You may be living in the middle of the metropolis with only a few square meters of space for a backyard or none at all, but this shouldn’t keep you from having your own vegetable “farm.” The technology that allows for this possibility is the Simple Nutrient Addition Program, or SNAP hydroponics.

hydroponics photo

Photo by FoxTravels

Soiless farming

Hydroponics is the technique of growing plants without soil. It is not a new concept. This technique is believed to have been practiced in the famous hanging gardens of the ancient city of Babylon, which is considered one of the ancient world’s eight wonders.

In the modern day setting, hydroponics provides the long-term solution for vegetable production even under urban settings. With this, there is no issue of “in and off-season” farming because hydroponics system allows for uninterrupted farming.

Although hydroponics has been around for some time, it is only beginning to find its way into the Philippine farm setting. Hydroponics farms are already found in Cavite, and recently, in Clark Field, Pampanga. These hydroponics systems, however, were developed abroad making it expensive and unavailable for ordinary vegetable growers.

In a study conducted by Dr. Primitivo Jose Santos and Eureka Teresa Ocampo of the Institute of Plant Breeding (IPB), at the University of the Philippines Los Baños (UPLB), the scientists found that vegetables like lettuce, sweet pepper, celery, and cucumber can be successfully grown using a simple hydroponics system called SNAP hydroponics.

Low cost, low maintenance hydroponics system

Past experiments at the IPB made breakthroughs in using simple hydroponics systems where plants can be grown in a solution while using electrically-driven compressor pumps.

However, these systems that depend on the availability of electric supple become useless during power interruptions, which occur quite often in the country. Lack of power causes water-logging in the systems. The plants die if active aeration is not restored within the day.

This observation provided the impetus for the development, not only of a low-cost, but also a low-maintenance, passive aeration system.

SNAP hydroponics

The design of the snap hydroponics system is based on readily available materials found in a regular household. The system uses passive aeration, which does not require electricity.

There are four simple things needed to construct a SNAP hydroponics system: a seedling plug, the culture pots, the nutrient solution, and a shelter, which can be your house’s overhang roof.

Seedling plugs can be created using Styrofoam cups with holes at the bottom. To hold the plant in place, plug a bit of coconut coir dust at the bottom. Place a piece of net at the cut-off bottom to hold the coir dust and also to allow the roots to grow downward to the nutrient solution.

The culture pot is simply the container that holds the solution and the Styrofoam cups containing the seedlings. For the solution reservoir, get a box and line the bottom with polyethylene sheet to keep the solution from leaking. The lid of the box is used to hold the cups. Cut out holes on the lid, big enough to hold the Styrofoam cup by its neck.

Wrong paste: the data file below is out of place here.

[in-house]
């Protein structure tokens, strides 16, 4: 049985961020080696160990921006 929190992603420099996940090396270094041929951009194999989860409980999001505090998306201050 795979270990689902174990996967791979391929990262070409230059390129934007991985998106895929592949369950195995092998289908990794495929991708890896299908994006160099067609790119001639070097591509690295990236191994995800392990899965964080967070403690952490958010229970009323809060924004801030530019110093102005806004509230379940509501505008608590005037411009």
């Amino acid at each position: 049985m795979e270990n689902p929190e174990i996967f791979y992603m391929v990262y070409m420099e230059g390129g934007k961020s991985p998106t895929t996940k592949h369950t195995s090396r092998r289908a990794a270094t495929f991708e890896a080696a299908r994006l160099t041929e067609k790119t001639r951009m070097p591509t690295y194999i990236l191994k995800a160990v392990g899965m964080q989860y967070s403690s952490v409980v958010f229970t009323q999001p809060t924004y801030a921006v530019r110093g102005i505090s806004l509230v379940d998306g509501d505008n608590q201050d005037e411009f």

The nutrient solution is made up of tap water and fertilizer mix. Some commercially available fertilizer mixes can be used in snap hydroponics. The mix is dissolved in water (the mix is 80-90% of final volume of the solution). The solution must be dissolved very well.

A shelter can be your garage or any place that provides sunlight and good aeration in your house because the system needs to be protected from the elements.

Setting up

Anchor two-week old seedlings in a coir dust plugged in the Styrofoam cups. Allow the roots to grow for a week by placing them in shallow trays with 1 cm-deep nutrient solution. When the root averages 1-2 cm, place the seedlings in the culture pots.

Submerge the bottom of the cups in the solution while the plants are at seedling stage. Once the roots become longer, decrease amount of solution in a way that a space is created between the bottom of the cups and the surface of the water. The space allows for passive aeration. This level of water is maintained as the plant grows.

One person can maintain the system, which can also be used year-round. Vegetables such as lettuce, sweet pepper, cucumber, and celery can be produced successfully in snap hydroponics. Cost and return analysis shows that this system is profitable, especially with leaf lettuce.

A basic premise to keep in mind about SNAP hydroponics is its simplicity. A modification of these simple principles allows for large scale vegetable production that can be done right in your backyard.

1. PJA Santos and ETM Ocampo. “Snap Hydroponics- A simple household-based production system for vegetables.” Institute of Plant Breeding, University of the Philippines Los Baños. 2001
2. Retrieved from the world wide web, at (November 22, 2004)

By: Ma. Lizbeth J. Baroña, BAR Digest, October-December 2004 Issue (Vol. 6 No. 4)